The inset to Fig. 4 shows how the translational inelasticity depends on the incidence energy and compares to electronically nonadiabatic MD simulations. At all incidence energies, agreement between experiment and theory is good and the energy loss is dominated by electronic excitation. We note that the fractional energy loss, (Ein – <Efin>)/Ein = 0.33 ± 0.01, is nearly independent of Ein, meaning that electron-hole pair excitation remains important even at reduced incidence energies. This theoretical modeling confirms the qualitative statement made above: H-atom translational energy is efficiently converted to electronic excitation in collisions with solid gold.

The good agreement between experiment and theory is evidence for the validity of the approximations made in the MD simulations. Furthermore, the ability of the simulations to reproduce these experiments lends weight to the predictions made in (20). Most interesting among these are the predictions that electron-hole pair excitation increases the sticking probability and determines the adsorption mechanism, which occurs by penetration resurfacing. Here, H-atom adsorption occurs by initial population of subsurface binding sites (where electronic excitation is most efficient) followed by migration to the strongest binding sites, which are at the surface. This work also invalidates a previous alternative hypothesis, one where multiple electronically adiabatic collisions resulting from a conversion of normal to parallel H-atom momentum lead to sticking (29). Inspection of individual trajectories shows that such adsorption behavior occurs only when electronic excitation is included in the simulations (20).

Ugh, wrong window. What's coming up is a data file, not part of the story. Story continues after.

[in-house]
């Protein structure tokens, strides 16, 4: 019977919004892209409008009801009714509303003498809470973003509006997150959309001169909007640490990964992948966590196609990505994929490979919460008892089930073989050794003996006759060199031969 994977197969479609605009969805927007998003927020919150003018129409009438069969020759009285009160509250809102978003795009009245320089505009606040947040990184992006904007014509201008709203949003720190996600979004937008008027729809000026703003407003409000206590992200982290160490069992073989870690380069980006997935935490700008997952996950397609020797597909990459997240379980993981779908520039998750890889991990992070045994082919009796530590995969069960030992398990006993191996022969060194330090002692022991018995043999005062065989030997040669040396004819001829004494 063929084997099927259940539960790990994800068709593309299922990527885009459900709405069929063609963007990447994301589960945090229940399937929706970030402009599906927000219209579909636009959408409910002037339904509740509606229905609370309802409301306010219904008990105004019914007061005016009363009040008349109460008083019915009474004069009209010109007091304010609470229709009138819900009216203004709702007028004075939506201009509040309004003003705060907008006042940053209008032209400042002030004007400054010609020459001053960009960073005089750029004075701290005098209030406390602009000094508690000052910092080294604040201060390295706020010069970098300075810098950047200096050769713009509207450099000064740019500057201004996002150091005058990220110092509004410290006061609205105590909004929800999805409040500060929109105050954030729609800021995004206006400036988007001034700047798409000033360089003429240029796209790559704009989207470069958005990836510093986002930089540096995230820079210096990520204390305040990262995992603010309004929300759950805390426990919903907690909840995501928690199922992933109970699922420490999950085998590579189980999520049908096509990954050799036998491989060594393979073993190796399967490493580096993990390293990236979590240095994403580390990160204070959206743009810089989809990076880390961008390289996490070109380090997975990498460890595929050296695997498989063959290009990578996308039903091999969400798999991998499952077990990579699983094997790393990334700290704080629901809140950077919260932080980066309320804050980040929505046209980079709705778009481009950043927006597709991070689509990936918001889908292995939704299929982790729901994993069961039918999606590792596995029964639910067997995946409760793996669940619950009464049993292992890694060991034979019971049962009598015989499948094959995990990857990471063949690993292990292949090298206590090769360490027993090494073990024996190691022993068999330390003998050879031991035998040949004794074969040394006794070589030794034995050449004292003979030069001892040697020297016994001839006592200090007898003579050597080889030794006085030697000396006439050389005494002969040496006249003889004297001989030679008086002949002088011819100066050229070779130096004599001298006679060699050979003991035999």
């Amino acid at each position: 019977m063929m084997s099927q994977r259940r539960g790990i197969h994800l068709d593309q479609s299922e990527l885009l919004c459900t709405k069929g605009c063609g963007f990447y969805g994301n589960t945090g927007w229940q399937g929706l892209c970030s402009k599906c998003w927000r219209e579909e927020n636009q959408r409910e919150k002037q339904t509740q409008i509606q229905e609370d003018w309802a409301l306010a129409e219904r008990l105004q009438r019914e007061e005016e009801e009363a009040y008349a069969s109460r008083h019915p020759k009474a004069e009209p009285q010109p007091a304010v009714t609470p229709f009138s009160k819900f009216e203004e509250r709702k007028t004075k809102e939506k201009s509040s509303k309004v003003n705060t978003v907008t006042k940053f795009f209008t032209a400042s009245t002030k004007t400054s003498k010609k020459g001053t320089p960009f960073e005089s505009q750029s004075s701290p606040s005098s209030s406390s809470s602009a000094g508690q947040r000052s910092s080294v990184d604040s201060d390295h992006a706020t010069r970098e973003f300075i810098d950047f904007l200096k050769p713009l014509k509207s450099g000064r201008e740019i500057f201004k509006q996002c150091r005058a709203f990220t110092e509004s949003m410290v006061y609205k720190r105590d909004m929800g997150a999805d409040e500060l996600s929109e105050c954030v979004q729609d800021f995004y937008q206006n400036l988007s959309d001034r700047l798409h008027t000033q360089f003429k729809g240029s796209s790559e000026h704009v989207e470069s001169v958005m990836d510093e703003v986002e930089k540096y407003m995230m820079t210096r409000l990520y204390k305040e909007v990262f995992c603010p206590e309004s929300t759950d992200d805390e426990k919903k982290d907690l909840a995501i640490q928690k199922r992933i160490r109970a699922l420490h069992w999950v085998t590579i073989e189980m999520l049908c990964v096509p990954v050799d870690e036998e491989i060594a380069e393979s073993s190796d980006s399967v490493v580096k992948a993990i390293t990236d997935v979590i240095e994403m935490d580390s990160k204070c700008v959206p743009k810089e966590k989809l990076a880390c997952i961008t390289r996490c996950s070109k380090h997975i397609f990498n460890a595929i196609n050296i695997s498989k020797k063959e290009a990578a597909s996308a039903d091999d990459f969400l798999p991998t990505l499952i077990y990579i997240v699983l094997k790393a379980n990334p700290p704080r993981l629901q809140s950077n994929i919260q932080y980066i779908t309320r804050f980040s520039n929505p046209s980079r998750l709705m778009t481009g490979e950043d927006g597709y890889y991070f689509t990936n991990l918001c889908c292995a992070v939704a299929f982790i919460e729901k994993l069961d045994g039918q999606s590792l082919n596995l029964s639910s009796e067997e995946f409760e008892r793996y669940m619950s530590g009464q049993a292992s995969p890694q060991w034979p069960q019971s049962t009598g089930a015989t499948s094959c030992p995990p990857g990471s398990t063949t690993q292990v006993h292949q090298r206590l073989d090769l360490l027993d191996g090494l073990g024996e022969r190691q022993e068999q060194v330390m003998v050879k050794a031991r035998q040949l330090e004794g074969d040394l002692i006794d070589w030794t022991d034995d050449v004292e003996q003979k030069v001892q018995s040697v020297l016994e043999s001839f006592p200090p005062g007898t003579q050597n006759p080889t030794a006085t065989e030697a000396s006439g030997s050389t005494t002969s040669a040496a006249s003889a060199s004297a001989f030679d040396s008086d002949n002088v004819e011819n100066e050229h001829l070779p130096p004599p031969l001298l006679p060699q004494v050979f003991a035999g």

This study demonstrates the importance of electronic excitation in atomic scattering at metal surfaces and provides a valuable benchmark for first-principles theories of energy transfer and adsorption. The prospect of using an experimentally validated electronically nonadiabatic theory of H interactions at a solid metal is exciting and could lead to progress on important problems, including H-atom diffusion in bulk metals and on metal surfaces, adsorbate influences on surface reconstruction, quantum dynamics of adsorption, and energetic atom diffusion and surface penetration. More generally, chemical reactions at a metal surface are nearly always modeled within the adiabatic Born-Oppenheimer approximation; see, for example, (30). Our work suggests that theories of surface chemistry capable of describing electron excitation may be crucial to understanding atomic-scale motion occurring in surface reactions, especially if H-atom translation is involved.

References and Notes

  1. Acknowledgments: We thank X. Yang and C. Xiao for helping to set up Rydberg Atom Tagging, R. Bürsing for helping to design the experimental apparatus, and G.-J. Kroes for assisting in the development of the theory. A.M.W. and D.J.A. gratefully acknowledge support from the Humboldt Foundation. We acknowledge support from the Sonderforschungsbereich 1073 under project A04; from the Deutsche Forschungsgemeinschaft (DFG) and the Agence Nationale de la Recherché (ANR) under grant no. WO 1541/1-1; and from the DFG, the Ministerium für Wissenschaft und Kultur (MWK) Niedersachsen, and the Volkswagenstiftung under grant no. INST 186/902-1.
View Abstract

Stay Connected to Science

Navigate This Article